What Happened to Saltese Lake?

Most Spokane-area residents are familiar with Liberty Lake near the Idaho-Washington border, but few are aware that there once existed an even larger lake only a few miles west of Liberty Lake.

Saltese Lake (named after Coeur d' Alene Chief Andrew Seltice who once resided near the lake) was completely drained in the 1890s by Valley pioneer Peter Morrison who homesteaded the area that included Saltese Lake. Morrison and crews of his hired laborers spent years trenching several canals to drain the lake in order to expose the lake bed to grow what he felt would be the best Timothy Hay in the Northwest. Morrison's idea is representative of how American and European settlers transformed an agriculturally-inhospitable region into an economically profitable enterprise.

Starting in 1894, Morrison went to work draining Saltese Lake. He hired crews of laborers to perform the duty and they used horse teams that pulled the "fresno," which was a bucket-like scoop used to dig the canals. The process was long and arduous as several canals were trenched, totaling nearly 10-miles in length. By 1900, Morrison's workers were finished and in a matter of weeks there remained nothing of Saltese Lake except for a small amount of marshy lake bottom.

The main drainage canal, which still helps drain the lake to this very day, is known as Saltese Creek. It flows into a small body of water directly behind Central Valley High School known as Shelley Lake, which was formed as a result of the lake's initial drainage. Several other smaller canals still surround the west side of the former lake. Much of the east side of the lake is maintained as the Saltese Uplands Conservation area, and the marshy lake bottom that could not be drained is in the works of being turned into a protected wetlands area by Spokane County.

The Morrison family still live on their ancestor's original homestead property and Timothy Hay is still harvested on the farm that was once a lake. The hay grown on the Morrison farm is still considered to be some of the best of its kind in the region.


Images

Peter Morrison, circa 1890

Peter Morrison, circa 1890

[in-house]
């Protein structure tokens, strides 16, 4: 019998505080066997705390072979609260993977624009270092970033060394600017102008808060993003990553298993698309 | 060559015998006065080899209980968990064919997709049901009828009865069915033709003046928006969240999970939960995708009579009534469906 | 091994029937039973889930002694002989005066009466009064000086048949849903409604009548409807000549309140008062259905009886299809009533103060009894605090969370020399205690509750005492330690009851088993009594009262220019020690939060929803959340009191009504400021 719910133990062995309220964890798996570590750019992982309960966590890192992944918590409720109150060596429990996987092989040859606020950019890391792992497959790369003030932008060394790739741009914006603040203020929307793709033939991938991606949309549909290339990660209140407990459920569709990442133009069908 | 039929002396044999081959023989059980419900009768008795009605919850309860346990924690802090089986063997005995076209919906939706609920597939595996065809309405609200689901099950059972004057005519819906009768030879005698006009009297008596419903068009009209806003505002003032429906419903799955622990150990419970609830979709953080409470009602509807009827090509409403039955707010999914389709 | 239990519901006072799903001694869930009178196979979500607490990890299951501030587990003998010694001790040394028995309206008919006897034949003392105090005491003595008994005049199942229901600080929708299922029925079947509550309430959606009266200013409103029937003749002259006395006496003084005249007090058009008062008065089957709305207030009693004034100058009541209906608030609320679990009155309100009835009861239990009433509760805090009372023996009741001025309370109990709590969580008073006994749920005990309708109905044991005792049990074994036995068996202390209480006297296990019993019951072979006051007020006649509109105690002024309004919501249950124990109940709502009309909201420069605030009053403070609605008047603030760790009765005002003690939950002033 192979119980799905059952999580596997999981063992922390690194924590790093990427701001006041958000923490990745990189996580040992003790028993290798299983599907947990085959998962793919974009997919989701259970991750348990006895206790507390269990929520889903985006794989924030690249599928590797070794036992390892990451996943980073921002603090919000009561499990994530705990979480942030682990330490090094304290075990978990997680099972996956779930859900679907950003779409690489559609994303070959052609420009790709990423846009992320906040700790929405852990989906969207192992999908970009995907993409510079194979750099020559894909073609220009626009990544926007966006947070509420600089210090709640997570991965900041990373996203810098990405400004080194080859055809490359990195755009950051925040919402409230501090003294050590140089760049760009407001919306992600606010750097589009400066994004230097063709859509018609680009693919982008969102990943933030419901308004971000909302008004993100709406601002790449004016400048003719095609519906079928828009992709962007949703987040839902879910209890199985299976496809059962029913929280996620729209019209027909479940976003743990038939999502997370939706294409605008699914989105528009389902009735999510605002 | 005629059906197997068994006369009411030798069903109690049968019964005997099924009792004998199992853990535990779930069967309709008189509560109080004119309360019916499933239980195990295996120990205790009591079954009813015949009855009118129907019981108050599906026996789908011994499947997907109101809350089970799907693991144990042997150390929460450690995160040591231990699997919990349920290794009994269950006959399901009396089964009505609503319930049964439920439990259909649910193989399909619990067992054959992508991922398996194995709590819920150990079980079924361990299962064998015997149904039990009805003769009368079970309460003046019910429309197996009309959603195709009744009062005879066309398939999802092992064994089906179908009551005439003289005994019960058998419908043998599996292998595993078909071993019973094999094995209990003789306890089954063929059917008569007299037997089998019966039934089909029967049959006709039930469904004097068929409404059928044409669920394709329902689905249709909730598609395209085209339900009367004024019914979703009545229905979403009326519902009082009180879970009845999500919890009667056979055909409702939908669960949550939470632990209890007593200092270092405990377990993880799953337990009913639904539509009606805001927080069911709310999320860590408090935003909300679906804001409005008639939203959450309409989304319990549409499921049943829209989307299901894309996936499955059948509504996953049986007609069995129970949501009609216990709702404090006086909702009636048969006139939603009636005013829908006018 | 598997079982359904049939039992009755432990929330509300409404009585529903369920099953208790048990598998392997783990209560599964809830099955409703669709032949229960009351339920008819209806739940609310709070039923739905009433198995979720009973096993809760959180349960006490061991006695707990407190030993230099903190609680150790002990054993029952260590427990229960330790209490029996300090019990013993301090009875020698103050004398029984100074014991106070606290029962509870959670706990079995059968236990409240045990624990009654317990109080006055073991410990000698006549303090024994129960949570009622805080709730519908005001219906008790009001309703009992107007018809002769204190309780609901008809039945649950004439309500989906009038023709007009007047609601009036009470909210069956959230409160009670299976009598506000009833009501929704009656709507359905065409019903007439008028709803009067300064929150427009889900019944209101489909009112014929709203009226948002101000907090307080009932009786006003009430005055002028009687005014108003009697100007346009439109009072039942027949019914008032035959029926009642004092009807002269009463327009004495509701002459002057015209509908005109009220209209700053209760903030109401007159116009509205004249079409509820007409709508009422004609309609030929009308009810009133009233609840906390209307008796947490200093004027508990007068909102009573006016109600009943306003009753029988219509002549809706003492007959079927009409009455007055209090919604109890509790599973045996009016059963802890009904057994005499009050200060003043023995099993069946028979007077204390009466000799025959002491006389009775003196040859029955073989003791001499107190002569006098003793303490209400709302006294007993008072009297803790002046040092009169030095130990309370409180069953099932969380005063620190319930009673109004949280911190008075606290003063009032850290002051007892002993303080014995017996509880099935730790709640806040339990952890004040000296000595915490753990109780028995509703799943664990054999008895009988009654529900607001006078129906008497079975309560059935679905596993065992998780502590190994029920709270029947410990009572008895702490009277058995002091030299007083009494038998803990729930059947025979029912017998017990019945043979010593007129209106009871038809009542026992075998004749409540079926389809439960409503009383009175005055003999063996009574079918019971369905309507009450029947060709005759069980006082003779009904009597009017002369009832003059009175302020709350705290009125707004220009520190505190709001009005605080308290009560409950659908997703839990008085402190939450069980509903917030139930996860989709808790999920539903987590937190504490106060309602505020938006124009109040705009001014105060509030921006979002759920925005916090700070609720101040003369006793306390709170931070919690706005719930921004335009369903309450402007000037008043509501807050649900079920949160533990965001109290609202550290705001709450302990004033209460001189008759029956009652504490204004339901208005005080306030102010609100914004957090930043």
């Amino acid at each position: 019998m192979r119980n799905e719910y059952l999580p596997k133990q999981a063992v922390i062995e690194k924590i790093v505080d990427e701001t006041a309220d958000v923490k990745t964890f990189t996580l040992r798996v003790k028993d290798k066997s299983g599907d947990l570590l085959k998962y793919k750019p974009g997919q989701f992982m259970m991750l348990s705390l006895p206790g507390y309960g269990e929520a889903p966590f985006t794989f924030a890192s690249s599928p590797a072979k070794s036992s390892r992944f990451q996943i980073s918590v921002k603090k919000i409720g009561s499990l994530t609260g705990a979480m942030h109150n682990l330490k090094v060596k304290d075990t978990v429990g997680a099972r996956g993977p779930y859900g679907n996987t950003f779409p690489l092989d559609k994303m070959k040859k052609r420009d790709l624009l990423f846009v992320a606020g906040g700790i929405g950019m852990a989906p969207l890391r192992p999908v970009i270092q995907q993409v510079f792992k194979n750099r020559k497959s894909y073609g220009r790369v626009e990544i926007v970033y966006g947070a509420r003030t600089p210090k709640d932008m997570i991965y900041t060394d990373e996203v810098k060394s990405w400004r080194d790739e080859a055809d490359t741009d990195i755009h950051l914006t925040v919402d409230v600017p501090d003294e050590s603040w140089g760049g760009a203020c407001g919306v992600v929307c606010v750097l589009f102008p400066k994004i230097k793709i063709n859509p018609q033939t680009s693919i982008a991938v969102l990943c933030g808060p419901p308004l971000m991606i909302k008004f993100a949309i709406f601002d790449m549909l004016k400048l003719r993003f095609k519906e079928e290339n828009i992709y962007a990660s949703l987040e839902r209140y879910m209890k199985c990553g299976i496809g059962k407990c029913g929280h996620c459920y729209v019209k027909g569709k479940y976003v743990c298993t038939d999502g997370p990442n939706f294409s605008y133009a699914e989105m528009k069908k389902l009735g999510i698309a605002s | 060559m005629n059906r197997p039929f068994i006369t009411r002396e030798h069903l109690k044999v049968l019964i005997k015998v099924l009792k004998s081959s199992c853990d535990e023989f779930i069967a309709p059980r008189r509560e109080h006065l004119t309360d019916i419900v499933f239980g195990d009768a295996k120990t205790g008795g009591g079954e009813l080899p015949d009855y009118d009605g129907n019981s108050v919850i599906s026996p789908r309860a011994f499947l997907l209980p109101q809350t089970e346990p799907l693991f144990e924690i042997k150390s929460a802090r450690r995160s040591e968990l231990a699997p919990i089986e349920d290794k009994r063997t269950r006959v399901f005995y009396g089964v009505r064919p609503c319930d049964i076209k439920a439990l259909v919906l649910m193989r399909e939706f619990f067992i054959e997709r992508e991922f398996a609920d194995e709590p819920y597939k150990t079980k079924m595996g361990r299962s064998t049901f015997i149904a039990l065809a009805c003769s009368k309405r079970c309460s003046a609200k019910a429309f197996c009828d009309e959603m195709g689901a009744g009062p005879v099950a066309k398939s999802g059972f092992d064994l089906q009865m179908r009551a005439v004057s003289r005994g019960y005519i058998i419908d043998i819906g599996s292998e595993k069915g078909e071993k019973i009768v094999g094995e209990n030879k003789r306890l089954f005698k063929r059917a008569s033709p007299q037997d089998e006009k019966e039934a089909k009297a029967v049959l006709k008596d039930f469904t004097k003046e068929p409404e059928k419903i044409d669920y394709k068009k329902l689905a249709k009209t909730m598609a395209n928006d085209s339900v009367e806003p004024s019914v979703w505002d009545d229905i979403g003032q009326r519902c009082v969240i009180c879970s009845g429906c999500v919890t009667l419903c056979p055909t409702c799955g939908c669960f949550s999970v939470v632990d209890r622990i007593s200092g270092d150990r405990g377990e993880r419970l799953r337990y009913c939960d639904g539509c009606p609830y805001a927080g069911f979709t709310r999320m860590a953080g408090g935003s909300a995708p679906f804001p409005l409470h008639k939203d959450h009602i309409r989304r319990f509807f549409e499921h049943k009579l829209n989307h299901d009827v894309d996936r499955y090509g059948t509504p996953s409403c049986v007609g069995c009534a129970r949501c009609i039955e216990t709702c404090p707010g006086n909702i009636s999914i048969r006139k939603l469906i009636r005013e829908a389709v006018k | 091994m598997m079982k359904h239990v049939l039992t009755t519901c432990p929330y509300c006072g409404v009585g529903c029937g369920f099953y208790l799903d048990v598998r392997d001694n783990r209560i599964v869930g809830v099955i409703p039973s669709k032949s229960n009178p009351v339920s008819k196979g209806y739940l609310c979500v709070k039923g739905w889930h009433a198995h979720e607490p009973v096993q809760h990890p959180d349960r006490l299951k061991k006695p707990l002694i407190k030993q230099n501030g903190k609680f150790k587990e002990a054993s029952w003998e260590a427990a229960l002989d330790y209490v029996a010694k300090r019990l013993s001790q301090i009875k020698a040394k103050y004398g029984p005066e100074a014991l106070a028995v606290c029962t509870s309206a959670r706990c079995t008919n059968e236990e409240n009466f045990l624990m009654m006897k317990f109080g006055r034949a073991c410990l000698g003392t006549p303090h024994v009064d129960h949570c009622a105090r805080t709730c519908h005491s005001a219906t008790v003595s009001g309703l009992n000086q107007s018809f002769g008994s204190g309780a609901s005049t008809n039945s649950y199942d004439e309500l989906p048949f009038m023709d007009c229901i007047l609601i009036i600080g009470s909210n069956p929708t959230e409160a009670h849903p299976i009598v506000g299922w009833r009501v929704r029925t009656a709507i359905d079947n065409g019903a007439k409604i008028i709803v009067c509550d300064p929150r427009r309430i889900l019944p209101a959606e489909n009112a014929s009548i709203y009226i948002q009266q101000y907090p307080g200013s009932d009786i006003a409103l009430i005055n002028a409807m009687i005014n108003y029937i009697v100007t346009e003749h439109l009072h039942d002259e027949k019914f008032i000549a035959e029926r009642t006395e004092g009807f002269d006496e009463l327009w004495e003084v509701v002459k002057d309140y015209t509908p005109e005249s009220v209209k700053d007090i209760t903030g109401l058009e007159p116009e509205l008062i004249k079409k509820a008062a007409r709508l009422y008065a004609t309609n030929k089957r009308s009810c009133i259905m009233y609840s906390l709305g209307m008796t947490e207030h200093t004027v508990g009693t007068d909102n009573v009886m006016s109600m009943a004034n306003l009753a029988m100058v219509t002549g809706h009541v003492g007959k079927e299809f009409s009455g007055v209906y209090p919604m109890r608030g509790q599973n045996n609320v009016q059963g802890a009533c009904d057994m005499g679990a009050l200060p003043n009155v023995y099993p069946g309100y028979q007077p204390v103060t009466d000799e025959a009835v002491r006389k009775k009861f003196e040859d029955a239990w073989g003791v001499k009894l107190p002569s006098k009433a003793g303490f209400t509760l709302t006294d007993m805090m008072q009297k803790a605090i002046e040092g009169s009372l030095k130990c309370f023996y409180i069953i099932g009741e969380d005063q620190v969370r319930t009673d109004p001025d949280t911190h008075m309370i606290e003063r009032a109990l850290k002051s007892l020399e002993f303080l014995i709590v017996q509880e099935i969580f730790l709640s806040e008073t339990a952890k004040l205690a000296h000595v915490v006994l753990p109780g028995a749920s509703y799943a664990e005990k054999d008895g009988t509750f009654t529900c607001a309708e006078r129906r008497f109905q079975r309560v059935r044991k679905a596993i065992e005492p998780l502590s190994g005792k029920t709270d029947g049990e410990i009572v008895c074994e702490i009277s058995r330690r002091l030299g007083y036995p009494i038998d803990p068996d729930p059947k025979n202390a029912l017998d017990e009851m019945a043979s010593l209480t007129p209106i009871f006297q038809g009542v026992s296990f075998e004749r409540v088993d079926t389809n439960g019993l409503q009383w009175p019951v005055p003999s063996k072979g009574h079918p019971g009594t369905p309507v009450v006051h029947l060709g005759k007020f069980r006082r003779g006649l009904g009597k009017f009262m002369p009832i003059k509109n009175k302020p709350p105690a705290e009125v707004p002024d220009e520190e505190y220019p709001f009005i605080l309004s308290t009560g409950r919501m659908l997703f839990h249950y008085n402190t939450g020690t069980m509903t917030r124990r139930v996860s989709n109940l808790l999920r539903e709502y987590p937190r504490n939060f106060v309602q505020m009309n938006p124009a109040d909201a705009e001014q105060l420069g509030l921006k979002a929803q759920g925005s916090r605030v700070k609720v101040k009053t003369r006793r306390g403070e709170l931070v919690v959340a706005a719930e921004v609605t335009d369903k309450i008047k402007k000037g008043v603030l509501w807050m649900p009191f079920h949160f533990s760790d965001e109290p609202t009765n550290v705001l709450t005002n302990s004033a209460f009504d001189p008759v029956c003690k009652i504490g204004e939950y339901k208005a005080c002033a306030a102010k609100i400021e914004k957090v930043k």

Morrison homesteaded the area where Saltese Lake once existed and drained the lake in order to grow Timothy Hay. Not only did his plan work, but his ancestors continue to grow the region's finest hay to this very day. | Source: Image courtesy of Spokane Valley Heritage Museum, Morrison Family Collection, 2015. View File Details Page

"Mud Shoes," 1899

"Mud Shoes," 1899

These modified horseshoes were used to keep Morrison's horses from sinking into the mud while they trenched the drainage canals which drained Saltese Lake. These rather ingenious, hand-made mud shoes are currently on display at the Spokane Valley Heritage Museum and were donated by the Morrison family. | Source: Spokane Valley Heritage Museum, Morrison Family Collection. View File Details Page

Morrison Ranch, circa 1910

Morrison Ranch, circa 1910

This image shows Peter Morrison's hay operation around 1910. The bed of what was once Saltese Lake is visible in the background of this photo. | Source: Image courtesy of Spokane Valley Heritage Museum, Morrison Family Collection, 2015. View File Details Page

Morrison & Co. Receipt, circa 1900

Morrison & Co. Receipt, circa 1900

Peter Morrison's hay fields were the largest in Washington State and he grew some of the finest Timothy Hay in the region, making him relatively wealthy over a short span of time. | Source: Image courtesy of Spokane Valley Heritage Museum, Morrison Family Collection, 2015. View File Details Page

Spokane Chronicle, May 22, 1909

Spokane Chronicle, May 22, 1909

This article describes the attempts of Morrison's neighbors to dam up the drainage canals that ran through their property. A judge ordered that, even though the canals ran through farms of other residents, they could not legally dam them up because Morrison trenched the canals long before anyone else homesteaded the area and depended on the canals to continue to prosper financially. | Source: Image courtesy of author, Spokane Daily Chronicle, May 22, 1909 View File Details Page

Longhouse of Chief Andrew Seltice along Saltese Lake, 1898

Longhouse of Chief Andrew Seltice along Saltese Lake, 1898

Andrew Seltice was the Chief of the Coeur d' Alene tribe and he called Saltese Lake home. The name of Saltese Lake was derived from the name of Seltice, but has since been changed slightly. | Source: Image courtesy of Spokane Valley Heritage Museum, Morrison Family Collection, 2015. View File Details Page

Cite this Page:

Robert M. Lambeth, “What Happened to Saltese Lake?,” Spokane Historical, accessed April 29, 2017, http://spokanehistorical.org/items/show/559.
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